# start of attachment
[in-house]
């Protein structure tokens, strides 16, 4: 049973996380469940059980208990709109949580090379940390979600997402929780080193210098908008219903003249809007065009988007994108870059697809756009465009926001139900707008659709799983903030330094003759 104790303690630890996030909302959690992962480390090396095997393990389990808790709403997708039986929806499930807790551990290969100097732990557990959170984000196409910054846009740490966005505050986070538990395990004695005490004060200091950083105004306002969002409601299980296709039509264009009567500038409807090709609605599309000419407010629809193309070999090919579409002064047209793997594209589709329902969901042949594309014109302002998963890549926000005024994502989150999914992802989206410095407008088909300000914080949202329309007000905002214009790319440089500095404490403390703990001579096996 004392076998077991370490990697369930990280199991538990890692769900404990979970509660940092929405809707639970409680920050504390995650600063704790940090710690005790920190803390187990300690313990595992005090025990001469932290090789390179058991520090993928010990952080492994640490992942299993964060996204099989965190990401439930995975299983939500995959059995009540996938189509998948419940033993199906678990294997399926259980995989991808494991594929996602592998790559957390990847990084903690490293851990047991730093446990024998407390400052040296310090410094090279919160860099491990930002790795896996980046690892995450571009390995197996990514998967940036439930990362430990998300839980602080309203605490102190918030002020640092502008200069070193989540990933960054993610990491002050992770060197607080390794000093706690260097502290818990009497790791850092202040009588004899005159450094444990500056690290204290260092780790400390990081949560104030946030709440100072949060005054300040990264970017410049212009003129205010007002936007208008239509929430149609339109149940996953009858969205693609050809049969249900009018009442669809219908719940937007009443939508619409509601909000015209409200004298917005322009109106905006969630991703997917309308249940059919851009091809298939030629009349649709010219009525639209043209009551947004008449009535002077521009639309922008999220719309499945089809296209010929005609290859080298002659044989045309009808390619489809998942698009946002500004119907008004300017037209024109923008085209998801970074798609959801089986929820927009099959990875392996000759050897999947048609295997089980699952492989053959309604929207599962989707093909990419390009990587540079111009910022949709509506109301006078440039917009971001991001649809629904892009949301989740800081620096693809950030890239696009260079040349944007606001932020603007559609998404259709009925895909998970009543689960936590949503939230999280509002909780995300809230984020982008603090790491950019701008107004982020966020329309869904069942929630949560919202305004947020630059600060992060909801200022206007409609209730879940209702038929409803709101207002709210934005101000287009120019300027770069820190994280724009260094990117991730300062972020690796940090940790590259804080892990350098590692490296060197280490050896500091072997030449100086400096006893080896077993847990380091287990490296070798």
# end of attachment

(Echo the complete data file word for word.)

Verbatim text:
[in-house]
């Protein structure tokens, strides 16, 4: 049973996380469940059980208990709109949580090379940390979600997402929780080193210098908008219903003249809007065009988007994108870059697809756009465009926001139900707008659709799983903030330094003759 104790303690630890996030909302959690992962480390090396095997393990389990808790709403997708039986929806499930807790551990290969100097732990557990959170984000196409910054846009740490966005505050986070538990395990004695005490004060200091950083105004306002969002409601299980296709039509264009009567500038409807090709609605599309000419407010629809193309070999090919579409002064047209793997594209589709329902969901042949594309014109302002998963890549926000005024994502989150999914992802989206410095407008088909300000914080949202329309007000905002214009790319440089500095404490403390703990001579096996 004392076998077991370490990697369930990280199991538990890692769900404990979970509660940092929405809707639970409680920050504390995650600063704790940090710690005790920190803390187990300690313990595992005090025990001469932290090789390179058991520090993928010990952080492994640490992942299993964060996204099989965190990401439930995975299983939500995959059995009540996938189509998948419940033993199906678990294997399926259980995989991808494991594929996602592998790559957390990847990084903690490293851990047991730093446990024998407390400052040296310090410094090279919160860099491990930002790795896996980046690892995450571009390995197996990514998967940036439930990362430990998300839980602080309203605490102190918030002020640092502008200069070193989540990933960054993610990491002050992770060197607080390794000093706690260097502290818990009497790791850092202040009588004899005159450094444990500056690290204290260092780790400390990081949560104030946030709440100072949060005054300040990264970017410049212009003129205010007002936007208008239509929430149609339109149940996953009858969205693609050809049969249900009018009442669809219908719940937007009443939508619409509601909000015209409200004298917005322009109106905006969630991703997917309308249940059919851009091809298939030629009349649709010219009525639209043209009551947004008449009535002077521009639309922008999220719309499945089809296209010929005609290859080298002659044989045309009808390619489809998942698009946002500004119907008004300017037209024109923008085209998801970074798609959801089986929820927009099959990875392996000759050897999947048609295997089980699952492989053959309604929207599962989707093909990419390009990587540079111009910022949709509506109301006078440039917009971001991001649809629904892009949301989740800081620096693809950030890239696009260079040349944007606001932020603007559609998404259709009925895909998970009543689960936590949503939230999280509002909780995300809230984020982008603090790491950019701008107004982020966020329309869904069942929630949560919202305004947020630059600060992060909801200022206007409609209730879940209702038929409803709101207002709210934005101000287009120019300027770069820190994280724009260094990117991730300062972020690796940090940790590259804080892990350098590692490296060197280490050896500091072997030449100086400096006893080896077993847990380091287990490296070798």